These many stories prompted the State of Nevada to officially designate the route as the Extraterrestrial Highway in 1996. When news of the highway’s renaming reached Twentieth Century Fox, the studio used the opportunity to promote the release of the film Independence Day, whose plot involves an alien invasion and the secret facility at Area 51.
A public dedication ceremony was held in Rachel, Nevada, in April 1996 with state dignitaries joined by studio executives and Independence Day stars Jeff Goldblum, Robert Loggia, Bill Pullman, and Brent Spiner.
While the area had long attracted spectators, the highway soon became a tourist attraction with several stops, recognizing spaceships and “little green men” that just might be inhabiting the area.
The highway begins, traveling from the east at State Route 318 and Route 375 at the northern end of the Pahranagat Valley. Here is the site of Crystal Springs, a ghost town that was once important enough to become the Lincoln County seat. Today it displays just a few area homes, many trees, and functions as a rest stop.
Just to the southeast, at the corner of Highway 93 and State Route 318, is the ET Jerky Shop. Here, you can find numerous flavors of fresh-made jerky, as well as dried fruit and nuts to sustain you through your stranger-than-fiction adventure along the highway. It also displays a great extraterrestrial mural for photo opportunities.
Less than a mile to the northwest is the official ET Highway sign, and just beyond that is the civilian-run Alien Research Center on the north side of the highway. You can’t miss the gleaming silver Quonset hut with a giant two-story silver alien at its front door. Here, visitors can visit the gift shop where all manner of alien apparel and souvenirs can be found and grab a cold drink to quench your desert thirst.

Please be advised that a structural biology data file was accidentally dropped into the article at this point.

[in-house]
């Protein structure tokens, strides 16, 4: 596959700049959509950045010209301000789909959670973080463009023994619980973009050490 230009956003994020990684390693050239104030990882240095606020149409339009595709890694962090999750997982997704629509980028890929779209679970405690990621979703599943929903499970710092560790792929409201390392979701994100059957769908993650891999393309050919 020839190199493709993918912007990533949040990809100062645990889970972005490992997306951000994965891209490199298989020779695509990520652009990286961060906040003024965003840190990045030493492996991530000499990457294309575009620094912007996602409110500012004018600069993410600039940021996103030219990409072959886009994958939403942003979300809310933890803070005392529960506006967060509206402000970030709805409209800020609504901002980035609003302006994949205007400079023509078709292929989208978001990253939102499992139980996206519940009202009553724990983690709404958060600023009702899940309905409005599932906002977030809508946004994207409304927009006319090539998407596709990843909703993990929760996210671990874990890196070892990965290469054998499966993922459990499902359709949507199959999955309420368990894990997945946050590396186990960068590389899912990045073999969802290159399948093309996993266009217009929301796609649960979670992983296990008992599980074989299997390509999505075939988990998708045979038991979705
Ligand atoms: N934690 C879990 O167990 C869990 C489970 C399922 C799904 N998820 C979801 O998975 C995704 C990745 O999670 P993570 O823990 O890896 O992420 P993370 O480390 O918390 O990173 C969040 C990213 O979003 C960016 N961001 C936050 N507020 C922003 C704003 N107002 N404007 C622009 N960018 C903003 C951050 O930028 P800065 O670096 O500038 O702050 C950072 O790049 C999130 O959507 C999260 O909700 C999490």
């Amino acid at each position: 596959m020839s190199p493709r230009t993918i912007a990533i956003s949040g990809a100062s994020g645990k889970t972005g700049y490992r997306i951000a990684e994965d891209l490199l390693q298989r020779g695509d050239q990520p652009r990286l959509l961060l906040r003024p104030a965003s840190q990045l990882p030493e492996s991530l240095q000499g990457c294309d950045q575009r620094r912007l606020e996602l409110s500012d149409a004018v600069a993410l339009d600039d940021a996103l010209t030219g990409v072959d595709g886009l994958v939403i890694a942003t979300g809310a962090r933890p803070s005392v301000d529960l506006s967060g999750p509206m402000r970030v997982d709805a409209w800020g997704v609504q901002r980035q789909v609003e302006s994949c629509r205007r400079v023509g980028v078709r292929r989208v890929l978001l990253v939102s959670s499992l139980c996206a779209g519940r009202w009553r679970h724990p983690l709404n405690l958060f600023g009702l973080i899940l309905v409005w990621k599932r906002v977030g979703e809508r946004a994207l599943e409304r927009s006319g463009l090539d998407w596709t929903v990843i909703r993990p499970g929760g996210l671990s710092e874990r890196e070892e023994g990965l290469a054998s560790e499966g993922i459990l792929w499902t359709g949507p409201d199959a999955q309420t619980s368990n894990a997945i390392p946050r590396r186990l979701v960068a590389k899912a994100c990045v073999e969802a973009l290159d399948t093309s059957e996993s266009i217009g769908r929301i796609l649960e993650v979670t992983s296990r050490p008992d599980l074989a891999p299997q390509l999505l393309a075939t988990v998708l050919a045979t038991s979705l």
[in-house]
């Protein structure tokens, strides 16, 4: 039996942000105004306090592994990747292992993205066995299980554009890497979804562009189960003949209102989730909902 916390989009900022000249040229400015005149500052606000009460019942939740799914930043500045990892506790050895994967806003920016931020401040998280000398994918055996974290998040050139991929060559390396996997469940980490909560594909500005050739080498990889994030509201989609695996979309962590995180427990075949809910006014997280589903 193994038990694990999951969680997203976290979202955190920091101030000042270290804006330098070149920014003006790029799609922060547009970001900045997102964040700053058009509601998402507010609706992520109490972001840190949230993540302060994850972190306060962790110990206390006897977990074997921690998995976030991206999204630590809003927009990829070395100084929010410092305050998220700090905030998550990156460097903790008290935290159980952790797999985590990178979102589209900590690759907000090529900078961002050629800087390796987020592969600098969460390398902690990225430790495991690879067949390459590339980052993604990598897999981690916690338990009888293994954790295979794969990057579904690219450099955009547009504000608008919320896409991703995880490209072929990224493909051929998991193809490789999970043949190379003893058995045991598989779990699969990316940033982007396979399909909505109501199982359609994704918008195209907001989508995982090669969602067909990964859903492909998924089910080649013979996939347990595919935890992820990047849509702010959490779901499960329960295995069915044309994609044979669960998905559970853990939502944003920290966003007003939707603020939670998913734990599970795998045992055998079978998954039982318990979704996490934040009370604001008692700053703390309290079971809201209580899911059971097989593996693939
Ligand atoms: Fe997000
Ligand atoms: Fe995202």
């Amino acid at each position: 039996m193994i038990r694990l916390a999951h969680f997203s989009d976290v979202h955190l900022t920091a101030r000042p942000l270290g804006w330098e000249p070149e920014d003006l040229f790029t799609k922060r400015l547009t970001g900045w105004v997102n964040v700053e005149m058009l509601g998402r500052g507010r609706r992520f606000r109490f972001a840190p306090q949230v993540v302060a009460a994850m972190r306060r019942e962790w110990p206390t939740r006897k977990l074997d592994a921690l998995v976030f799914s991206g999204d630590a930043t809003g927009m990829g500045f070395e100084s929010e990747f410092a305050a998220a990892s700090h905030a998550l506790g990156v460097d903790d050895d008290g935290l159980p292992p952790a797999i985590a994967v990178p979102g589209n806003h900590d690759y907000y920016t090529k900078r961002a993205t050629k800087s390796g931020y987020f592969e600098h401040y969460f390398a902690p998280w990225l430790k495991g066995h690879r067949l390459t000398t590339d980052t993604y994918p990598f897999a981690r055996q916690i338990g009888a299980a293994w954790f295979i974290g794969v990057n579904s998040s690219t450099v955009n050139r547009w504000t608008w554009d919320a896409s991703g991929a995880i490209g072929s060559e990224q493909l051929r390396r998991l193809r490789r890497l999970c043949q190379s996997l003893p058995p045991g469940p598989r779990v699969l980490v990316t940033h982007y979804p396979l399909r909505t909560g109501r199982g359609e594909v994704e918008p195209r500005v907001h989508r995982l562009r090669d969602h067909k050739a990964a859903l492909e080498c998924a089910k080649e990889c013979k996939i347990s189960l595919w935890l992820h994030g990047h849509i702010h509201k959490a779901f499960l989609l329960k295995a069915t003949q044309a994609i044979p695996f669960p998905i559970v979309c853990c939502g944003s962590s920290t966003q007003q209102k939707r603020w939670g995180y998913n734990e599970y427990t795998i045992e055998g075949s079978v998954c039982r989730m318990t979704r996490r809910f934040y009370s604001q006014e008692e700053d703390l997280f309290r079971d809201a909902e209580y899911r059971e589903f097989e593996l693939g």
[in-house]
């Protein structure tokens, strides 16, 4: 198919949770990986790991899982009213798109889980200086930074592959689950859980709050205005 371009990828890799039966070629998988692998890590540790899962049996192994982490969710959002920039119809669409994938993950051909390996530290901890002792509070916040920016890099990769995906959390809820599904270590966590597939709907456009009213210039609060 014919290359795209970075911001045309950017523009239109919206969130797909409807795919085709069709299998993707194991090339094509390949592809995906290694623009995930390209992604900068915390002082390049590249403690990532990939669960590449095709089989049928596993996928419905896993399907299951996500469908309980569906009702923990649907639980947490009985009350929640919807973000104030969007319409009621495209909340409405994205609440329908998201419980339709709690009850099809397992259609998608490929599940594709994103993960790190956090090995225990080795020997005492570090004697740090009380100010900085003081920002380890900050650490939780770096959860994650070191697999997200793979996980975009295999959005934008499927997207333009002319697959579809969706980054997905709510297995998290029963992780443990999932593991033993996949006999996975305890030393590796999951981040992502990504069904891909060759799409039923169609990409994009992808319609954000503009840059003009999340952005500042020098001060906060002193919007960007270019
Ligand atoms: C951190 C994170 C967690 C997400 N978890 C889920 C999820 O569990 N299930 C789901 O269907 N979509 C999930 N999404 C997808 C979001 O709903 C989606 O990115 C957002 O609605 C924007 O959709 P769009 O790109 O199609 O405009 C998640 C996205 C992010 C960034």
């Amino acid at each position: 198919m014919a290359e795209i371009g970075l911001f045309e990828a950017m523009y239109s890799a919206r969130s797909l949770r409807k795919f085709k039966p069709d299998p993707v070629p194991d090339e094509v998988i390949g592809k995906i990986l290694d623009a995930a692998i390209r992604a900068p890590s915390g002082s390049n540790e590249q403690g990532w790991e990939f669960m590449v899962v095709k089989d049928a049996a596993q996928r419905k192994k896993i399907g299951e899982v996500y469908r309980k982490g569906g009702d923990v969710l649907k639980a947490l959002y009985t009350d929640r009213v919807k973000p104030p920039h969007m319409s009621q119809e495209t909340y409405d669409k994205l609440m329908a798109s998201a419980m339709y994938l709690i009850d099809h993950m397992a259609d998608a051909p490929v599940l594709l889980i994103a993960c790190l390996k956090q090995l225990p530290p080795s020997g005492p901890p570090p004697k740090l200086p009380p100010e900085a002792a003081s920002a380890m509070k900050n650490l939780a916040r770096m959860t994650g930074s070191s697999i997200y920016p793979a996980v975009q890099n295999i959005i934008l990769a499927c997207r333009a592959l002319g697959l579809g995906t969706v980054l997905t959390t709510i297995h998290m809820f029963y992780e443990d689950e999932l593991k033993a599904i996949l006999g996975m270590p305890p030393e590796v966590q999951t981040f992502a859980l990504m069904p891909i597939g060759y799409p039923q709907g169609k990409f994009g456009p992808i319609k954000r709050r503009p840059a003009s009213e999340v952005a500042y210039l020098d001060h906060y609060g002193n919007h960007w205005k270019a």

The highway continues westward through the Tikaboo Valley and over mountains for another 38 miles before coming to the tiny town of Rachel, Nevada.
The youngest town in the state, it is considered the “UFO Capital of the World.” With only about 50 people living in the small town and only 100 people in the entire valley, Rachel does not even have a post office. However, there is a gas station/convenience store called the Alien Cowpoke and the Little A’Le’Inn that is the main attraction. Here can be found a bar/restaurant that serves up Alien Burgers and beers. It also has a gift shop with all manner of UFO-themed merchandise, a small motel, and a small RV Park. Outside, a tow truck rescuing a broken-down UFO, an alien mural, and a sign reading, “Earthlings Welcome,” make for great photo opportunities.
Here is one of the few places in the nation where visitors and residents hear sonic booms regularly. Rachel is the closest town to Area 51 and caters to tourists, geocachers, and UFO seekers year-round.
From here, many might be tempted to get a closer look at Area 51. But, the Nevada Test Site is NOT a tourist attraction! It is an active military base, patrolled and guarded by some of the world’s heaviest security. Intimidating trespassing signs are posted along the perimeter that stating that deadly force is authorized. The fenced-in site is monitored by sound, motion, and thermal alarms, many of which are disguised as Joshua trees. Armed guards take aggressive action against those who get too close to the Test Site, and anyone caught trespassing will be prosecuted, meaning possible jail time.
Leaving Rachel, the otherworldly highway continues northwest to enter Nye County before ending at US 6 at Warm Springs.
Despite tourism generated by people searching for alien life signs, only about 200 cars drive some portion of the Extraterrestrial Highway daily.
Interestingly, more UFO sightings were being reported at staggering rates in 2019. Some of these came from reputable members of the US Navy. In June 2019, Congress even looked into the navy pilot UFO sightings; however, nothing was confirmed.
“The forbidden aspect of Area 51 is what makes people want to know what’s there.” Peter Merlin, Aerospace historian and author, who has been researching Area 51 for more than 30 years
Area 51 is located in the southern portion of Nevada, 83 miles north-northwest of Las Vegas.
© Kathy Weiser-Alexander/Legends Of America, March 2021.